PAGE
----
The Evolution of Diesel Engines: A Look at the Milestones

Diesel engines have been around for a long time, with General Motors creating their Diesel Division in 1938 to support the construction, mining and military sectors. This was followed by the two-stroke 71 Type V Series, which found solid use in long-distance operations. In 1974, the 92 Series was launched, based on the core design of the 71, to meet the growing demands of heavy and long-distance trucks. The 60 Series took diesel engine technology even further.

It was the first diesel engine with electronic controls, making maintenance easier and helping the industry adopt a more efficient design in terms of fuel consumption and lower emissions. This breakthrough quickly became a reliable standard throughout the 1980s. Since then, regulations have continued to evolve and Detroit has been committed to staying ahead of the curve and leading the way to an even cleaner diesel future. The DD15 started the DD engine line with a completely redesigned design of the engine, fuel, air and aftertreatment system.

This improved fuel economy, reliability and durability, as well as a significant improvement in emissions. In 1988, the 6.9L was raised to 7.3L (444 cubic inches), thanks to an increase in the hole size from 4.00 to 4.11 inches. The race remained at 4.18 inches and the maximum power increased slightly to 185 hp at 3300 rpm. The maximum torque rating stayed the same, but the engine had more torque available at lower speeds.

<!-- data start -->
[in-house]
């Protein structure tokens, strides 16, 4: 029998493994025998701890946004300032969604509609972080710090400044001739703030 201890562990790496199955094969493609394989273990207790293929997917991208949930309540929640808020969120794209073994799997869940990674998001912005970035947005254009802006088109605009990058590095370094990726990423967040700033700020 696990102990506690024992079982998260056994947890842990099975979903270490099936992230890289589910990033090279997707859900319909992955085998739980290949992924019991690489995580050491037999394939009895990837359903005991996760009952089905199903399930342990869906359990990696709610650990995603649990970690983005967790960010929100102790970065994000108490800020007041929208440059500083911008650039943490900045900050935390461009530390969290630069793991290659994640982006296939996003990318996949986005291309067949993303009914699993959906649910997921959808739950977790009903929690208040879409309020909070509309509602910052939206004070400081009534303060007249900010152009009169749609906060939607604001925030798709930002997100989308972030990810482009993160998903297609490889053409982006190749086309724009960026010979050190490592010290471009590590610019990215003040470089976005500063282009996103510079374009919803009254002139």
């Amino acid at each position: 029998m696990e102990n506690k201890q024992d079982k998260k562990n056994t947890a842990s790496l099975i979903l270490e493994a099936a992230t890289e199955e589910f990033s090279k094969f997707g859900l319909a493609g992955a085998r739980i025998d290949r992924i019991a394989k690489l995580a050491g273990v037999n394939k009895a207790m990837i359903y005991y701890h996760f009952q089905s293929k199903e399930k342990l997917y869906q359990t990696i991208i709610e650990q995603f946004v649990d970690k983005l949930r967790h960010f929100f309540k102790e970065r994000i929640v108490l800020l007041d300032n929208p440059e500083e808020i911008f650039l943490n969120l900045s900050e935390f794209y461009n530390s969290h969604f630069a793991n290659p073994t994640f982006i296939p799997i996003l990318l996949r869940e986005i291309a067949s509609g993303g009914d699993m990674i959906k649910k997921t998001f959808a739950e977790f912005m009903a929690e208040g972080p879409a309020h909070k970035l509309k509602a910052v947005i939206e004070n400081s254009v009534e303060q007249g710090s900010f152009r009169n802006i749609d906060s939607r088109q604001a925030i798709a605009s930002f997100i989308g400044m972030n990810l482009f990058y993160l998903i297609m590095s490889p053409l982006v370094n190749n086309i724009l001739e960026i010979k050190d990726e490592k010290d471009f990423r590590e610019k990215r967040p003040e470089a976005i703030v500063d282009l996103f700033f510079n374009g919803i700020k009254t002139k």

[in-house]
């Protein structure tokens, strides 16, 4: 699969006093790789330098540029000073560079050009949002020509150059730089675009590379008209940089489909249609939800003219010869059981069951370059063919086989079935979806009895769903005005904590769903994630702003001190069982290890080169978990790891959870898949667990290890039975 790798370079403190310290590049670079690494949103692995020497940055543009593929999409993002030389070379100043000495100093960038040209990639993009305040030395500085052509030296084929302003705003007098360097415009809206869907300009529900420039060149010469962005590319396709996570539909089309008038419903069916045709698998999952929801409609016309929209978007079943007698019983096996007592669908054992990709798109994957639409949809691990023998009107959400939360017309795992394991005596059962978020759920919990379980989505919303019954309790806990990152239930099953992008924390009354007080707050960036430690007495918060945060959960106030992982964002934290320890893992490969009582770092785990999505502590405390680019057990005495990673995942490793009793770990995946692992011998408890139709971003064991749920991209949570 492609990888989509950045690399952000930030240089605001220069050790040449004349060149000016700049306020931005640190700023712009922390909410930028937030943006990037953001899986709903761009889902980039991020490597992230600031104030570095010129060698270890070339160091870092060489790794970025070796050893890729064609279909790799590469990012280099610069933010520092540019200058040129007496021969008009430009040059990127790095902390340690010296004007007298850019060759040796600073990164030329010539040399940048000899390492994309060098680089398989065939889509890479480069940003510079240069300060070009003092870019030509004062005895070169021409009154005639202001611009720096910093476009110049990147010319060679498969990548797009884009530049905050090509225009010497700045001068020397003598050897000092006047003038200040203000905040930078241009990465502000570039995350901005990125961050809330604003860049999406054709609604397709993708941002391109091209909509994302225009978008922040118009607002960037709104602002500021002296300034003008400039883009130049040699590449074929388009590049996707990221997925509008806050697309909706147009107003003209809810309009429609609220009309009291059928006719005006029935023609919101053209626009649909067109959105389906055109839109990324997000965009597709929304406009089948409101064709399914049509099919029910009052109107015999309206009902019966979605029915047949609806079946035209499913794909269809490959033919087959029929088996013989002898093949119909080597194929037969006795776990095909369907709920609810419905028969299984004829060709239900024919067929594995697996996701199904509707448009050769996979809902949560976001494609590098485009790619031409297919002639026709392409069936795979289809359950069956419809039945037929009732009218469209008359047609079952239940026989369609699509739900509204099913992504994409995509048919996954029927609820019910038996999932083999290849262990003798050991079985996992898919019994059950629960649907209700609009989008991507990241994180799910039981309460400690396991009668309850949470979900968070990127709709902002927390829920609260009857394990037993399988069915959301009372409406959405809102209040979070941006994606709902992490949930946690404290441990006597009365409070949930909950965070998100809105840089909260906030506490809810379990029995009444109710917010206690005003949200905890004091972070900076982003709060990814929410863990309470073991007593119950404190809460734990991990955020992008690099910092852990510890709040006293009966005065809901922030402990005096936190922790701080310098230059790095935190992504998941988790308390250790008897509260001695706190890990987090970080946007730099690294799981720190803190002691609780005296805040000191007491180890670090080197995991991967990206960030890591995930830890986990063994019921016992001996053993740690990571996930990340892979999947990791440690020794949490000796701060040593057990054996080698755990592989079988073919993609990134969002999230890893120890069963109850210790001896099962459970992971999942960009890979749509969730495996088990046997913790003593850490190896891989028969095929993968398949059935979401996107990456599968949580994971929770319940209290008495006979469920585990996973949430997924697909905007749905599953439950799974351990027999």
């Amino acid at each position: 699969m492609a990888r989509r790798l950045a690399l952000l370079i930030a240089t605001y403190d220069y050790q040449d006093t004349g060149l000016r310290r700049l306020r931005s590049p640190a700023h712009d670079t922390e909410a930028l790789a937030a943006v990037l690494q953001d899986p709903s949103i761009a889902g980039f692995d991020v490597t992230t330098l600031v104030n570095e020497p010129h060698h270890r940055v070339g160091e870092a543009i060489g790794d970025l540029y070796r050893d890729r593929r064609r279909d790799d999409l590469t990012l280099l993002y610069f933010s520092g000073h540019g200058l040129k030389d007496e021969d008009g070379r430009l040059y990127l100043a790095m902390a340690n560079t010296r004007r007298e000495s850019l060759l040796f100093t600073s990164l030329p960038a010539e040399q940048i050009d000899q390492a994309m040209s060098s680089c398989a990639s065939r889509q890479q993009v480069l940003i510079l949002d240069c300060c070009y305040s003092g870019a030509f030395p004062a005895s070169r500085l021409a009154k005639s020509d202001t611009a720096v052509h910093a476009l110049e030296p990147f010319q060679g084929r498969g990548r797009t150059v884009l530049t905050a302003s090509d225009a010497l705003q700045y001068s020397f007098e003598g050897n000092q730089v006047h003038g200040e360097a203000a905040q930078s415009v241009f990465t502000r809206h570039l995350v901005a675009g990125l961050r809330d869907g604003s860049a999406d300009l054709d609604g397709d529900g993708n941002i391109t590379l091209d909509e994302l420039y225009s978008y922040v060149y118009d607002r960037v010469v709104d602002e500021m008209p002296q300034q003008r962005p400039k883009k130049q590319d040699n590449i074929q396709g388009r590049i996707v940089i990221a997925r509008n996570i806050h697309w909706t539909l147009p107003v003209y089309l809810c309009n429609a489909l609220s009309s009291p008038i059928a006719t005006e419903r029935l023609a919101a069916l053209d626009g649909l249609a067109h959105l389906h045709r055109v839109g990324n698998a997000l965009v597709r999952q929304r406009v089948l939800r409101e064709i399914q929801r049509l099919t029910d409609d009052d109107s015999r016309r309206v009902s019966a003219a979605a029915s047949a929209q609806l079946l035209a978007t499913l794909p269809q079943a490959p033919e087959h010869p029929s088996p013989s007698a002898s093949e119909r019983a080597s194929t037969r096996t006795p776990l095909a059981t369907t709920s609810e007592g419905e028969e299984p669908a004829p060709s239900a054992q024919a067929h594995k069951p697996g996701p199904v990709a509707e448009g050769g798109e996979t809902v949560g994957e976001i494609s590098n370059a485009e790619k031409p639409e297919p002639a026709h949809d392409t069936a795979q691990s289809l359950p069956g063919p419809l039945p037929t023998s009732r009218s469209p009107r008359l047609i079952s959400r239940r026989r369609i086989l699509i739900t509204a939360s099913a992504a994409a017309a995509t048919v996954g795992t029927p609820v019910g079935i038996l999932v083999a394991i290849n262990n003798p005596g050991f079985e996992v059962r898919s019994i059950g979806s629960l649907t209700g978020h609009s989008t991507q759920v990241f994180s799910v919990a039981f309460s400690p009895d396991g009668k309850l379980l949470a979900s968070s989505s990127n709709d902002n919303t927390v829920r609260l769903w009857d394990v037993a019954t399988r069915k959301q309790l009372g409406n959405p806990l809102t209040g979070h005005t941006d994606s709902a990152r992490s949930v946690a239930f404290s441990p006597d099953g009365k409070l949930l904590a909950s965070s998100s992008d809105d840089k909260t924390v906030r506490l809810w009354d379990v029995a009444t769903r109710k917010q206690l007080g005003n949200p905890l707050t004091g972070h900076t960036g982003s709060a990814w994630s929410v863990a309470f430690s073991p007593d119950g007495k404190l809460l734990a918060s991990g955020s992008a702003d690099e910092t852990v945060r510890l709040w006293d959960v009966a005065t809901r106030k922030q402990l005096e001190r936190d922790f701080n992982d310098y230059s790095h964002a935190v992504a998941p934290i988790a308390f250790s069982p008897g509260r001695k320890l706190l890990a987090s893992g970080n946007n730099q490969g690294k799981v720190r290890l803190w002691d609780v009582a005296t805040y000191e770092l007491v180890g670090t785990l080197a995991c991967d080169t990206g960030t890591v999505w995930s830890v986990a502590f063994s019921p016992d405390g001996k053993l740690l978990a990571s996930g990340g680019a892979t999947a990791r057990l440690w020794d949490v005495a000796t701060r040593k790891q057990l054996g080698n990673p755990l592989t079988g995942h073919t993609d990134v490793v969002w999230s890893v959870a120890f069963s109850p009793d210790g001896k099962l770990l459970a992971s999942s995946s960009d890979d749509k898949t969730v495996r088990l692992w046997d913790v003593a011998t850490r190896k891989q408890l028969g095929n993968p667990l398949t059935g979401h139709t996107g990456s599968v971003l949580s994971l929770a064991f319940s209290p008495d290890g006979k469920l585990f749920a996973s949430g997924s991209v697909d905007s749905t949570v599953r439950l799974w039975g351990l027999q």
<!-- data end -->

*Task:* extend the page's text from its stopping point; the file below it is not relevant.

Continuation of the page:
This improved response in idle conditions with little sacrifice in terms of fuel economy. In 1991, turbo kits installed in dealerships began to appear as buyers were now looking for more power. This forced Ford to purchase more power, and adopting the turbocharged route would be the most effective way to meet customer requests. The birth of the Power Stroke The new dawn of diesel performance began in 1994, when Ford and International launched their first computer-controlled diesel engine, the Power Stroke. We also work a lot with outreach and education programs on clean diesel engines and their benefits.

We work a lot with legislators in Washington, with the forum on diesel technology and on green diesel technology. This evolution is silently improving diesel engine efficiency, reducing total cost of ownership for fleets and boosting trade with cleaner diesel technology than ever.

Lowell Defrank
Lowell Defrank

Professional travel aficionado. Infuriatingly humble travel fan. Proud coffee maven. Hipster-friendly bacon buff. Extreme explorer. Incurable pop culture scholar.

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